Start, Le Mans, 2018

WEC cuts some races to four hours on 2019-2020 calendar

World Endurance Championship

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The World Endurance Championship has revealed the provisional calendar for its 2019-2020 season.

It will begin with a four-hour race at Silverstone, shortened from the usual six hours. The third race of the season, to be held at Shanghai, will also be cut from six hours to four.

Brazil will return to the championship in 2020 for the first time since it held the 2014 season finale. The Bahrain International Circuit, which is absent from the current ‘super-season’, will also rejoin the calendar.

The latter will be one of two eight-hour races on the schedule, along with Sebring, whose final date is yet to be confirmed. Three of the other races will run to the six hour format which is typical of most current events. The other exception will be the Le Mans 24 Hours, which remains the season finale.

The variation in race length has come about in response to a survey of fans. WEC CEO Gerard Neveu said: “Our fans spoke, we listened and have reacted.”

“Naturally we have had a period of consultation with our partners and competitors, and we believe that this new calendar will meet their expectations and requirements as well as please the fans who are so important to us all.

“Our aim is to introduce an additional round to the 2020-2021 calendar so that there is more or less an event every month to help maintain interest.”

The World Endurance Championship will hold the third race in its eight-round 2018-19 ‘super-season’ this weekend at Silverstone.

The 2019 F1 calendar has not yet been revealed.

Provisional 2019-2020 WEC calendar

Round Date Venue Duration
1 1st September 2019 Silverstone Four hours
2 13th October 2019 Fuji Six hours
3 17th November 2019 Shanghai Four hours
4 14th December 2019 Bahrain Eight hours
5 1st February 2020 Sao Paulo Six hours
6 TBA (March 2020) Sebring Eight hours
7 3rd May 2020 Spa-Francorchamps Six hours
8 13th-14th June 2020 Le Mans 24 hours

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Keith Collantine
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21 comments on “WEC cuts some races to four hours on 2019-2020 calendar”

  1. So… the 8 hours of Sebring?

  2. FlyingLobster27
    17th August 2018, 12:05

    Despite only 8 rounds, this is quite an aggressive calendar. Fuji clashes with the 10-hour Petit Le Mans again, and Interlagos clashes with the Bathurst 12 Hours, so going up against IMSA and SRO. Not in the same time zones, so people can watch both (I won’t), but kind of a slap in the face for drivers and teams who may have been hoping that this year’s Fuji-PLM clash for Alonso’s convenience wouldn’t happen again after he left F1.

  3. I’d like to know what’s the reasoning behind this. 4 hours almost feels like a sprint race, it’s not even 3 GP lengths. Besides, just in 2 of the events? What’s even the point? It’s just a mess with all kinds of race time distances. And anything other than the 12 hours of Sebring is a bit disappointing. Is it another effort to give even more importance to the Le Mans 24h?

    1. My guess is they polled fans and got answers asking for more diversity of the races @toiago – that could be why they kept a few races the same distance, have shortened others and made some longer, to have races all have a more distinct and varied feel.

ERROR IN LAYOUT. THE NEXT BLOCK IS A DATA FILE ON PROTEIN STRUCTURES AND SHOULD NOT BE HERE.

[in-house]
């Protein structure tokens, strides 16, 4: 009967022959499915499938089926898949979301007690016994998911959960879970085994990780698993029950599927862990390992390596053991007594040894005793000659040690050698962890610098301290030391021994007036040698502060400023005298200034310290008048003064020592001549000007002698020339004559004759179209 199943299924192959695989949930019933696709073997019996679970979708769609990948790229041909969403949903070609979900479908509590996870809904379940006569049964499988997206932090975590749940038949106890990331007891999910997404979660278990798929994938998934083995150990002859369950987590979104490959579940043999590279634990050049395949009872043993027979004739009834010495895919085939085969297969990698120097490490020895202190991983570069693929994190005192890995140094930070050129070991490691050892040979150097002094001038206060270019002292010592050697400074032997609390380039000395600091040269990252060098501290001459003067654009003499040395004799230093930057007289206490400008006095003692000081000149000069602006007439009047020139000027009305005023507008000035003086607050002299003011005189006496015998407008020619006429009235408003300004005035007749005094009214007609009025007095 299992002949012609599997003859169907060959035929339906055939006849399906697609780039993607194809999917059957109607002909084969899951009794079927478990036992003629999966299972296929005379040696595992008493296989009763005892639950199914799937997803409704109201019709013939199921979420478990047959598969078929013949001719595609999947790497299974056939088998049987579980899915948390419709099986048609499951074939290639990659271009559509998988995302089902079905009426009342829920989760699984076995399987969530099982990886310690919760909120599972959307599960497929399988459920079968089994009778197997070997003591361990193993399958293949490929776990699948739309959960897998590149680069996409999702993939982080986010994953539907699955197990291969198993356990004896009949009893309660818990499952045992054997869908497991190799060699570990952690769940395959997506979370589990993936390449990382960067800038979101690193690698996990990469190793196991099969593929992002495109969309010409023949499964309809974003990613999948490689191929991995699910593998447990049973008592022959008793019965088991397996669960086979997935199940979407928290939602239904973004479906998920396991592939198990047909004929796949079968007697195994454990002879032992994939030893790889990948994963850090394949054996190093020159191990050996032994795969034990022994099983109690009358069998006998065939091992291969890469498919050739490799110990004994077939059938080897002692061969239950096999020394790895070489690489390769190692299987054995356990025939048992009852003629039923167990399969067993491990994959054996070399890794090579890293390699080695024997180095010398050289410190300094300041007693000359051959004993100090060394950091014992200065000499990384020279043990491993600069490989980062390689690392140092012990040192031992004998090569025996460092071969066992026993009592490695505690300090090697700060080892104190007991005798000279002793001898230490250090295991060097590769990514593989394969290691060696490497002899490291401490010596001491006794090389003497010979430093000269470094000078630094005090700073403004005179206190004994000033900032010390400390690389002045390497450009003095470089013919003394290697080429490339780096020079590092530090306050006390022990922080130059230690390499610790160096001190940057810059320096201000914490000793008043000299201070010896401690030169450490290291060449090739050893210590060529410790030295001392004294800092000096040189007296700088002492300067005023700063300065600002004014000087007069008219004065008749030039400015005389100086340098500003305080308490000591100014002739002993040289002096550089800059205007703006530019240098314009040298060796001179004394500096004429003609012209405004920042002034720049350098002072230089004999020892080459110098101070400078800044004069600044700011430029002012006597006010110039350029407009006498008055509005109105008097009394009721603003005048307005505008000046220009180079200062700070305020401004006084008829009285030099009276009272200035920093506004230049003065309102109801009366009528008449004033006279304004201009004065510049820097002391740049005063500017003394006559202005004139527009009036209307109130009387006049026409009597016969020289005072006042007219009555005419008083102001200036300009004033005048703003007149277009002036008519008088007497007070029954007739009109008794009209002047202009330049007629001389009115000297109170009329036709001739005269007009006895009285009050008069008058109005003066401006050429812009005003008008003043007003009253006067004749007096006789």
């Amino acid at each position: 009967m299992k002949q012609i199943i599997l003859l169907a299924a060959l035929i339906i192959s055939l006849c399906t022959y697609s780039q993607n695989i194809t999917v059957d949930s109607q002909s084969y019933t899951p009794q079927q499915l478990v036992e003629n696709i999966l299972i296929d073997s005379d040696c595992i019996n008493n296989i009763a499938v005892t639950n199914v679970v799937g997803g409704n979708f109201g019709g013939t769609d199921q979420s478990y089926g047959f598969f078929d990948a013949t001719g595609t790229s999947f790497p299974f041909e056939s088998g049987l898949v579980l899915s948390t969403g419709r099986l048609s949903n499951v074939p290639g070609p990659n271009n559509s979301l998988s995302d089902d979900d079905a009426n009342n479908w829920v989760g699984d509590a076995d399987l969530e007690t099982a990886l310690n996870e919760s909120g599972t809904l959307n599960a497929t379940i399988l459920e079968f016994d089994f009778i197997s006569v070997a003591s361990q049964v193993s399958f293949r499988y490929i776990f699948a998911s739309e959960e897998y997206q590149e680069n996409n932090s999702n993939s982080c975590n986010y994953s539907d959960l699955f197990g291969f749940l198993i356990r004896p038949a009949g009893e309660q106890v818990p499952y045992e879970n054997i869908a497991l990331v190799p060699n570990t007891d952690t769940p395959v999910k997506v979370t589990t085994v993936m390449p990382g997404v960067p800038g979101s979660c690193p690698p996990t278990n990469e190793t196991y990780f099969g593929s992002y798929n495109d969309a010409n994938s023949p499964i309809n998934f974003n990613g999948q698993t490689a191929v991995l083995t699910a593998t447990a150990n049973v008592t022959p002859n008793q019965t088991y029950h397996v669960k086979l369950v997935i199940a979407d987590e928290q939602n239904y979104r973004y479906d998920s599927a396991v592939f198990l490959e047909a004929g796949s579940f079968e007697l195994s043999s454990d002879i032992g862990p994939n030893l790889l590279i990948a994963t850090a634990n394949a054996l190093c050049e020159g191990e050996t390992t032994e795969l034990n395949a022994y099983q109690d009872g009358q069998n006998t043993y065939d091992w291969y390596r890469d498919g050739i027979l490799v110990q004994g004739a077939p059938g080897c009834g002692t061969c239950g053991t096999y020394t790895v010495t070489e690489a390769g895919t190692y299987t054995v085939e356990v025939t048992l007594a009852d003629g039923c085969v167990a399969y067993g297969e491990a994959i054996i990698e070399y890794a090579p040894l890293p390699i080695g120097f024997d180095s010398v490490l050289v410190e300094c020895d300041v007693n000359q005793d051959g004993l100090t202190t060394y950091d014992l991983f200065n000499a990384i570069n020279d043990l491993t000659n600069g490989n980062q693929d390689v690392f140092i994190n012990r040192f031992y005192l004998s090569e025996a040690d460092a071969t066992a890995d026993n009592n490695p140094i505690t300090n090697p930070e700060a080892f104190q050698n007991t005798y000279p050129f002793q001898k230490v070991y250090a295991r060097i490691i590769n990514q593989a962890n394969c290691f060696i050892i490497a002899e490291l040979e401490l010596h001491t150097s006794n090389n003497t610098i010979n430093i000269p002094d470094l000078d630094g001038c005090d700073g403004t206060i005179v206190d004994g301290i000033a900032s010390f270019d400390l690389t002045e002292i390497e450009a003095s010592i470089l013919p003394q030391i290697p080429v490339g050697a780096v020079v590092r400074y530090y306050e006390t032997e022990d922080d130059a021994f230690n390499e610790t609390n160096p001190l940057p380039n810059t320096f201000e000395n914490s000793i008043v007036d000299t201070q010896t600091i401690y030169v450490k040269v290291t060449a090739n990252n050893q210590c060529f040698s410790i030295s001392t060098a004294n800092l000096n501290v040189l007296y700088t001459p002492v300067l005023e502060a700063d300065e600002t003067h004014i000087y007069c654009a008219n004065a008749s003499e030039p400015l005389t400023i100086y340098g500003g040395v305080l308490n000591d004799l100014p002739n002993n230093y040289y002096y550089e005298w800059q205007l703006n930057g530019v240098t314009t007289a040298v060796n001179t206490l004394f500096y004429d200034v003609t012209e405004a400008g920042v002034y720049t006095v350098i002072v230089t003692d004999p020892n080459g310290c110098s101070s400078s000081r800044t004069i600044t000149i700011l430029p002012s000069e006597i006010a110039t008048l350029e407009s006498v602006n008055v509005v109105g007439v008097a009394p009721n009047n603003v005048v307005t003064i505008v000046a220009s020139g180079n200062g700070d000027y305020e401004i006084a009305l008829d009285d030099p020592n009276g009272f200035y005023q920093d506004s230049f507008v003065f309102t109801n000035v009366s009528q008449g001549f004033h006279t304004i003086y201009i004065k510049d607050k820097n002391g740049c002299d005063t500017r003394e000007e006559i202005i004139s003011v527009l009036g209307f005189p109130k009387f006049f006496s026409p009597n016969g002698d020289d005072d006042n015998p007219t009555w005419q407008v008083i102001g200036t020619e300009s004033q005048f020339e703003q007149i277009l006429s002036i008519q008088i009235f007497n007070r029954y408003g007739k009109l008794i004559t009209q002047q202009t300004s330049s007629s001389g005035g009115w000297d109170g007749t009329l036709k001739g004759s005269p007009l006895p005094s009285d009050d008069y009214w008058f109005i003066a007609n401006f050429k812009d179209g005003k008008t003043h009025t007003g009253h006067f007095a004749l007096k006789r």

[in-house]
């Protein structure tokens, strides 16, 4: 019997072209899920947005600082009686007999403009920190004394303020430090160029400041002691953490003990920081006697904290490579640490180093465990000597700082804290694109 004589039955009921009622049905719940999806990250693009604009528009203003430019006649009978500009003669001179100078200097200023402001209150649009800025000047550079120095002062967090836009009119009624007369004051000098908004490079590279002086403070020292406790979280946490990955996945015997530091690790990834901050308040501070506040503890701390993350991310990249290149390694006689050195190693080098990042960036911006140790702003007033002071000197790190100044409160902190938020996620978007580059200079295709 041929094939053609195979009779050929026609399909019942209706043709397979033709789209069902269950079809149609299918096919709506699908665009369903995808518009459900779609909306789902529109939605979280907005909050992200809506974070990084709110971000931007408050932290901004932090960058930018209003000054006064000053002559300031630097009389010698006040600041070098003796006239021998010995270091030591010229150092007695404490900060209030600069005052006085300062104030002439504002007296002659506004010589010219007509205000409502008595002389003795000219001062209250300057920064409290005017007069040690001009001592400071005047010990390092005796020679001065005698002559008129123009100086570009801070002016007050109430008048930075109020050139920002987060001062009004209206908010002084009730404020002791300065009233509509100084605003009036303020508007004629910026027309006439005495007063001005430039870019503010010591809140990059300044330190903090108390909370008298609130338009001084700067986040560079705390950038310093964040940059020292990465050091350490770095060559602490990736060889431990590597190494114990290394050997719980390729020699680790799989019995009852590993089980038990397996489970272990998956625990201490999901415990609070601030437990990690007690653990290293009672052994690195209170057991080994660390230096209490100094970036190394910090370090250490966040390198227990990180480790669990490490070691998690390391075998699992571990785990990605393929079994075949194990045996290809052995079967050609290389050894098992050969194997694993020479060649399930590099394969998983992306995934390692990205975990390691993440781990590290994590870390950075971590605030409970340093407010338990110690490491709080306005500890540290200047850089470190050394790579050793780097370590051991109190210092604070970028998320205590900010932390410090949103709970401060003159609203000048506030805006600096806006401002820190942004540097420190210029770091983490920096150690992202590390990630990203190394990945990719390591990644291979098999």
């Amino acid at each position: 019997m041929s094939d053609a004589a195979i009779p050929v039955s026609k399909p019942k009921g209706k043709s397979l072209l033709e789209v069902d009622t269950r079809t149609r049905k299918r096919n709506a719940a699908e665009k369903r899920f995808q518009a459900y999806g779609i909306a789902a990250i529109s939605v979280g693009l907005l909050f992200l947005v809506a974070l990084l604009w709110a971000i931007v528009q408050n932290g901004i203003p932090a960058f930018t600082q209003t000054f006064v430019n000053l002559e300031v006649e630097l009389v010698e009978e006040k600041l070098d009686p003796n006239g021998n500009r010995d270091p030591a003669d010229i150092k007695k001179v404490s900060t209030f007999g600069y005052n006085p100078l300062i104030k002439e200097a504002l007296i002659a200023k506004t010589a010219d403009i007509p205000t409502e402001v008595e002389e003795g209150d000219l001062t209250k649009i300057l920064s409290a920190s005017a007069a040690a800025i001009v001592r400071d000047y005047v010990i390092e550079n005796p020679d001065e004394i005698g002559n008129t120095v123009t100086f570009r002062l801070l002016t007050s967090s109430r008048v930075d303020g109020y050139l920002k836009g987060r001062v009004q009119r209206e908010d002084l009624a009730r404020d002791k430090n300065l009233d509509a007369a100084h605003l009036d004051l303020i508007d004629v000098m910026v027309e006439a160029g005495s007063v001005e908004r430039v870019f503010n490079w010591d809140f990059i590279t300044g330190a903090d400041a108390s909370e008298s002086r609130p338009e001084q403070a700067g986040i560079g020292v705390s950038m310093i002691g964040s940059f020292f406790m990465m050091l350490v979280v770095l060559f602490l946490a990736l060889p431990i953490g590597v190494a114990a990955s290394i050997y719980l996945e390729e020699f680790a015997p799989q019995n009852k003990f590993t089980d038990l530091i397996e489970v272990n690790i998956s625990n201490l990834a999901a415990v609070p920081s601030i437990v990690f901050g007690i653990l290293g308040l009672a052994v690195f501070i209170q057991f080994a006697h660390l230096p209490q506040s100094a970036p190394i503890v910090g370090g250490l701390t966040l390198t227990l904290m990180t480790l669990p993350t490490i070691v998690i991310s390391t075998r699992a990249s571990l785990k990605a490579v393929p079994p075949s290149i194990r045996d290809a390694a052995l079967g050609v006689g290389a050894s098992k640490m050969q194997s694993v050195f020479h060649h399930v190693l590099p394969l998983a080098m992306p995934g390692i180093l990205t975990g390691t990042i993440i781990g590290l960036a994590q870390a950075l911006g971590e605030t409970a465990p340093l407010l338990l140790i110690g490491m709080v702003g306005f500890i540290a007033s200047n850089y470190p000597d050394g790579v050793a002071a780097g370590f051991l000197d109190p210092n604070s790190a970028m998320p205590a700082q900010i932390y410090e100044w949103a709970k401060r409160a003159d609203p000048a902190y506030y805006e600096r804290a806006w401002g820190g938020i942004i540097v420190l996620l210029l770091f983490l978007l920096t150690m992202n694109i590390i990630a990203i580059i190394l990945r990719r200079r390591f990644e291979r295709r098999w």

Wether that really is something most fans want, and how it will work in practice for fans watching (and for how races play out) will remain to be seen. Another question is, should a 4 hour race give the same amount of WEC points as a 6 hour race or an 8 hour race? Or will they change points to reflect the distances. Should they?

      1. Good point @bascb. Now I do remember that they put up a survey for fans some time ago. Thats the problem with this kind of thing, it never pleases everyone.

        Since the difference between 4, 6 and 8 hours is not that huge maybe it is not really necessary to change the points awarded for then as they do for Le Mans. It is a good question though.

        1. They could almost have a single driver to drive for 4 hours…

          1. @jeanrien
            Almost? Stint lengths of 4 hours are far from unheard of. Occasionally, there have been entries in the Le Mans 24 hours with only two drivers (the third driver having been excluded from the event, with no replacement driver available). If there are drivers that can drive at least 12 hours in one day, 4 hours in one go should be a walk in the park, relatively speaking.

        2. @toiago I think it pleases most people. The ones that are not pleased are the older and/or more hardcore fans who are much more reticent to change. I don’t think of this as a bad thing. It’s evolution. It will upset a few, but it’s in the interest of the future of the sport.

      2. @bascb, there was indeed a fan survey by the ACO, and they did ask about the preferred length of the races (you can find the results here )

        However, the most popular choice was the 6 hour format, with around a third saying that was their preferred race length – after that, the next most popular choice was a 24 hour race. The popularity of 24 hour races was more variable though – it was most popular in Europe (about 35%), but much less popular in the Americas (around 27%) and Asia Pacific (less than 25%), suggesting that there was a strong bias in Europe towards the 24 Hours of Le Mans.

        The idea of a 4 hour race, though, was fairly unpopular – barely 5% of those who responded seemed to like the idea. They didn’t ask about an 8 hour race, but they did ask if people were interested in 9 hour races – and that was the most unpopular idea of all, with barely 2-3% of the audience liking that idea.